July 18, 2019

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Traumatic Brain Injury


Traumatic Brain Injury (TBI) is defined as a brain pathology caused by an external force (it would not include a spontaneously arising brain tumor, for example). Personal injury lawyers generally deal with TBI more than other kinds of brain injury, because the “external force” that causes TBI is so often the result of culpable misconduct, particularly by negligent drivers.

Types of TBI

The most common types of TBI include:

  • Concussions: Damage to brain blood vessels and cranial nerves
  • Contusions: Bruising and bleeding in the brain
  • Coup-contrecoup: Injuries on both sides of the brain – for example, injury on one side due to the initial impact followed immediately by injury to the other side due to the impact of the other side of the brain with the skull.
  • Diffuse Axonal Injuries: Serious brain structure tearing caused by rotational forces
  • Open and closed head injuries: A broad category of head injuries that include situations where a shattered piece of skull presses against the brain or where the brain swells inside the skull.
  • Penetration injuries: Caused when an object (such as a bullet) penetrates brain tissue.

Causes of Traumatic Brain Injury

According to the Centers for Disease and Control Injury Prevention Center, the following events cause most traumatic brain injuries:

  • Traffic Accidents: 14.3 percent
  • Assaults: 10.7 percent
  • Falls: 40.5 percent
  • Blows to the head (not caused by assault or traffic accidents): 15.5 percent

The remaining 19 percent of traumatic brain injuries result from a variety of causes.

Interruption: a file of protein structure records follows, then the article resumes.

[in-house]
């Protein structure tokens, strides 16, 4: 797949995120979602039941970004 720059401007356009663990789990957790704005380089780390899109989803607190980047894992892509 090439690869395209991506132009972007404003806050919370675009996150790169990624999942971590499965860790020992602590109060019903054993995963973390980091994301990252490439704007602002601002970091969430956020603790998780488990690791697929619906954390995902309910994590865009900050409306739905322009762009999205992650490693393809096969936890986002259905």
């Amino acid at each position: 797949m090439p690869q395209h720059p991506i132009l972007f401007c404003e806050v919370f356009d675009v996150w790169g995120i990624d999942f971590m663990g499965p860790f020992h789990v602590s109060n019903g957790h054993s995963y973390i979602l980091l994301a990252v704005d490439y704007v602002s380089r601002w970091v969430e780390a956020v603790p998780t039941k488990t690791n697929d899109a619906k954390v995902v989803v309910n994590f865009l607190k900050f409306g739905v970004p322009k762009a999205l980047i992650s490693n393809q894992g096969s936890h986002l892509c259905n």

Among TBI victims who receive treatment:

  • 2 percent die
  • 11 percent are hospitalized
  • 87 percent are treated and released from the emergency room

These figures do not include victims who do not receive treatment for some reason.

Lawsuits and Settlements

Brain injury cases receive some of the highest damages awards of any personal injury claims – in fact, multimillion dollar awards are far from unheard of. The reason for this, of course, is that serious brain injuries can result in profound lifelong disability. The amount you are likely to receive depends heavily on how seriously your injury affected you and how long your disability is likely to last.

In a successful brain injury case, you are generally entitled to compensation for your past, present and future medical bills as well as any lost wages. Lost wages can add up if, for example you become permanently unemployed because of your disability. Your economic damages will also include any out-of-pocket expenses arising from your accident, such as travel expenses.

If your injury was debilitating, much if not most of the amount that you receive is likely to be based on non-economic damages, such as compensation for the mental anguish you suffer due to the loss of the ability to engage in ordinary everyday activities such as walking or exercising. It is even possible for your spouse to receive compensation for loss of your sexual function. The actual amount you might receive for a brain injury, however, can vary tremendously depending on the severity of your injury, the facts of your case, the insurance carried by the defendant and the skill of your personal injury lawyer.

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